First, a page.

James Richard Hendrix was born in August 1925 in Lepanto, Arkansas. He left school at a young age to help his parents work in the fields as sharecroppers. He was drafted into the U.S. Army in 1943 at age 18 and underwent basic training in Florida before deploying to Europe.
In December 1944, while serving with C Company, 53rd Armored Infantry Battalion, 4th Armored Division, Hendrix was sent on a mission to Belgium to rescue paratroopers hemmed in at a garrison in Bastogne. He was a part of the vanguard of an attack against the enemy garrison in the town of Bastogne as a part of the larger Battle of the Bulge. His unit came under fire from enemy artillery and small arms fire.
Hendrix left the safety of his vehicle and began firing at two enemy 88-millimeter gun positions. Due to his fierce fire, the two 88-millimeter gun crews surrendered. Later, during the attack, Hendrix again left the safety of his vehicle to protect two wounded soldiers who were under intense enemy machine gunfire. Hendrix provided covering fire, allowing for the wounded soldiers to be evacuated. He saved another soldier by risking fire from enemy small arms, sniper fire and mines to rescue the soldier from a burning half-track truck.
In August 1945, President Harry S. Truman awarded 19-year-old Hendrix a Congressional Medal of Honor for his actions in Belgium, capturing enemy soldiers and rescuing injured American troops. Curiously, he was one of the few Medal of Honor recipients who did not also receive a Purple Heart, as he was never wounded in battle.
Hendrix stayed in the military after World War II. He is also remembered for surviving a 1,000-foot jump from an aircraft after his parachute failed to open in 1949. Hendrix met with President Truman again due to his miraculous survival. He served as a paratrooper during the Korean War and served overseas in Germany during the Cold War. Hendrix retired from active duty in 1966 with the rank of master sergeant. He moved to Florida with his wife, Helen, and their four daughters. He had several jobs after his military career, including as a truck driver and a security guard.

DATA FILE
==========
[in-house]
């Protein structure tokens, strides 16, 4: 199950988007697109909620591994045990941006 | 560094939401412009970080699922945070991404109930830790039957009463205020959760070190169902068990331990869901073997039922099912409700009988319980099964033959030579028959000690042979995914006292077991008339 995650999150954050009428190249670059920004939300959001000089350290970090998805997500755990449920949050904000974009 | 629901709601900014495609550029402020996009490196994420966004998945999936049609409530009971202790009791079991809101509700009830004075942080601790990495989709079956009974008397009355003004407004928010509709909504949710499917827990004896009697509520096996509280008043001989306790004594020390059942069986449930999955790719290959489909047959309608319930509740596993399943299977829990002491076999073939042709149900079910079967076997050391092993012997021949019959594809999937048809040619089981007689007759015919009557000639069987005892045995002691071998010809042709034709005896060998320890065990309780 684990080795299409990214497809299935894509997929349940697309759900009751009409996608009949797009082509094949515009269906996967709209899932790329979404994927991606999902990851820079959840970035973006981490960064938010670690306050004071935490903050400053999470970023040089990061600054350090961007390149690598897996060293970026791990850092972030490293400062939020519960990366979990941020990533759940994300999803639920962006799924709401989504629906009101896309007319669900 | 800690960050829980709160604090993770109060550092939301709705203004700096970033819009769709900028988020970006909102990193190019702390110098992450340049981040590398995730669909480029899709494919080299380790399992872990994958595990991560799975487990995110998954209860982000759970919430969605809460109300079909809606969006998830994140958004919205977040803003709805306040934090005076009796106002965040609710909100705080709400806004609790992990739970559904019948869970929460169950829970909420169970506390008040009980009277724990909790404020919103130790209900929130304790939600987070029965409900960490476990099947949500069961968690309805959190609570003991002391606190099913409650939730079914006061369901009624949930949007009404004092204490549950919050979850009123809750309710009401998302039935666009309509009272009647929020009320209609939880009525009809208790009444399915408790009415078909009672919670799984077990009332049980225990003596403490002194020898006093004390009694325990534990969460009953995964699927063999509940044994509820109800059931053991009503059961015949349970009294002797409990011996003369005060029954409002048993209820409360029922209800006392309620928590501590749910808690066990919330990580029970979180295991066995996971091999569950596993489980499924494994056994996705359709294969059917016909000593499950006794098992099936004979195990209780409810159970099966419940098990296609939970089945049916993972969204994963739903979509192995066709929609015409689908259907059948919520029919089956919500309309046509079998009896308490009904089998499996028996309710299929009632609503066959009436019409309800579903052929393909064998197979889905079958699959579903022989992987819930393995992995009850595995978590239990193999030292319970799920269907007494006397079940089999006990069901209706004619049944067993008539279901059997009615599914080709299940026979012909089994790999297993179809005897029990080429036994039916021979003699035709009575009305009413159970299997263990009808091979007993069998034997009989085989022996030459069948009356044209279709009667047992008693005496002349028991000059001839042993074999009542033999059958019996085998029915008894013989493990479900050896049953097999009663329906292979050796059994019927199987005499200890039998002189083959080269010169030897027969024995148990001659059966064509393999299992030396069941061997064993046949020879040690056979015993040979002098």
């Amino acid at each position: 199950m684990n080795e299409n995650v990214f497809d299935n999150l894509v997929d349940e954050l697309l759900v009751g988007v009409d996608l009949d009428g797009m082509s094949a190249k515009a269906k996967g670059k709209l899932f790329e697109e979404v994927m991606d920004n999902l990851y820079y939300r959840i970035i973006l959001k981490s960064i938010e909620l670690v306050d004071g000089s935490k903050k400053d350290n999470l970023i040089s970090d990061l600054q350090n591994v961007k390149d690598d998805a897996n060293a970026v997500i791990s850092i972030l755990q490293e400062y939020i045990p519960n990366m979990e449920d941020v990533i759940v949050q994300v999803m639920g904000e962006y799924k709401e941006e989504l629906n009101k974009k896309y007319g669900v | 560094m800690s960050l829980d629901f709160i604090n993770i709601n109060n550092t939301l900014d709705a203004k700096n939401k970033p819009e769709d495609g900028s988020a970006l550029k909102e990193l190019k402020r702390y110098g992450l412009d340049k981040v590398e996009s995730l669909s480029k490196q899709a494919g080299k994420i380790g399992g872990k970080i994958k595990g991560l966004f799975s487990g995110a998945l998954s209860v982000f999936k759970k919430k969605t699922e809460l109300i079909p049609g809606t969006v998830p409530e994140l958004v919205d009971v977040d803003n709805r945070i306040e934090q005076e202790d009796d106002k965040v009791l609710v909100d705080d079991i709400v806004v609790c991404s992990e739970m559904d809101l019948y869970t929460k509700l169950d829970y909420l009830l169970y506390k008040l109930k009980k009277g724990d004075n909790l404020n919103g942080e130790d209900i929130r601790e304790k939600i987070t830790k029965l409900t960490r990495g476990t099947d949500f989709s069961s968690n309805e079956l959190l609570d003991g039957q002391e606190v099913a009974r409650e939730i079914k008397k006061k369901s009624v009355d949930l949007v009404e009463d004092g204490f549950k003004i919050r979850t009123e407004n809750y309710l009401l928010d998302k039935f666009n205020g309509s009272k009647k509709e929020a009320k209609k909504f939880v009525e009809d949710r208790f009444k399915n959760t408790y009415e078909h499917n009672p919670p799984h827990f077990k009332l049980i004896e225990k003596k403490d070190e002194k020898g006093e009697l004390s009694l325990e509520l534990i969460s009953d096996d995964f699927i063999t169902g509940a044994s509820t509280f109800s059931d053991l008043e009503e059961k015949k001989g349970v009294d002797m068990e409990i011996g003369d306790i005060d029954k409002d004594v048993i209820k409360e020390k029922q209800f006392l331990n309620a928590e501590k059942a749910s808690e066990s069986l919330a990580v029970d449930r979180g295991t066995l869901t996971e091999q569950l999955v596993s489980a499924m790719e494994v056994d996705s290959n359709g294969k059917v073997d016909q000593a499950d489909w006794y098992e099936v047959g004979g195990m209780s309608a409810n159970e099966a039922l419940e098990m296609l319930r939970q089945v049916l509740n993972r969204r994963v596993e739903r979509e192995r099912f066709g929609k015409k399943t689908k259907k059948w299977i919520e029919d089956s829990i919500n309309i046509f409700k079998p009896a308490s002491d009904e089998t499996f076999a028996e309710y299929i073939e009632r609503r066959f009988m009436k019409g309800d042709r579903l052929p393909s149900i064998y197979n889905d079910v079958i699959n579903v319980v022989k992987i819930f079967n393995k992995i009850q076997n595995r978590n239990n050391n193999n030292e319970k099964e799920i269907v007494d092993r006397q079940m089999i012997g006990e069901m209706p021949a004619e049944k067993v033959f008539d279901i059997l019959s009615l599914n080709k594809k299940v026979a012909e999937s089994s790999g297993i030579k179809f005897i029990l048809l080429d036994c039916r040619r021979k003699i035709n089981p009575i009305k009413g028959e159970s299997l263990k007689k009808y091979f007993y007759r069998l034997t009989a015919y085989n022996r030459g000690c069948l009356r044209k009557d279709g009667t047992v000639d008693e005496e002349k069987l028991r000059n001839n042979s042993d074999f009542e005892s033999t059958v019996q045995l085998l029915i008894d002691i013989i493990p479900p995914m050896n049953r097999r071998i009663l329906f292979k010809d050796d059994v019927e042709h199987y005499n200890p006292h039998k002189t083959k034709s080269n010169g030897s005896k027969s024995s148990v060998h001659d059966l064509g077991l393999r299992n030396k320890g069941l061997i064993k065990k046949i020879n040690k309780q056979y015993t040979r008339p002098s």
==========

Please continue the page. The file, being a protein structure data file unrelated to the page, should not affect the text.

Hendrix died from throat cancer in November 2002 at the age of 77. He is buried at Florida National Cemetery in Bushnell, Florida.
We honor his service.
Carry the Load
In 2022, VA is joining forces with Carry The Load to honor veterans during the “Memorial May” March, a national relay visiting 50 VA national cemeteries to honor our nation’s fallen service members. A link to this webpage is here. The complete list of participating cemeteries can be found here. Volunteers are encouraged to register in advance.
Nominate a Veteran for #VeteranOfTheDay
Do you want to light up the face of a special Veteran? Have you been wondering how to tell your Veteran they are special to you? VA’s #VeteranOfTheDay social media feature is an opportunity to highlight your Veteran and his/her service.
It’s easy to nominate a Veteran. Visit our blog post about nominating to learn how to create the best submission.
Veterans History Project
This #VeteranOfTheDay profile was created with interviews submitted to the Veterans History Project. The project collects, preserves, and makes accessible the personal accounts of American war Veterans so that future generations may hear directly from Veterans and better understand the realities of war. Find out more at http://www.loc.gov/vets/.
Writer: Jack Patterson
Editors: Alexander Reza, Annabelle Colton
Researchers: Timothy Georgetti, David Deprez
Graphic Designer: Yasmine PierceTags: Army Army News Hendrix James Military Point Richard VAntage Veteran Veteran Of THe Day VeteranOfTheDay VOTD Working Warriors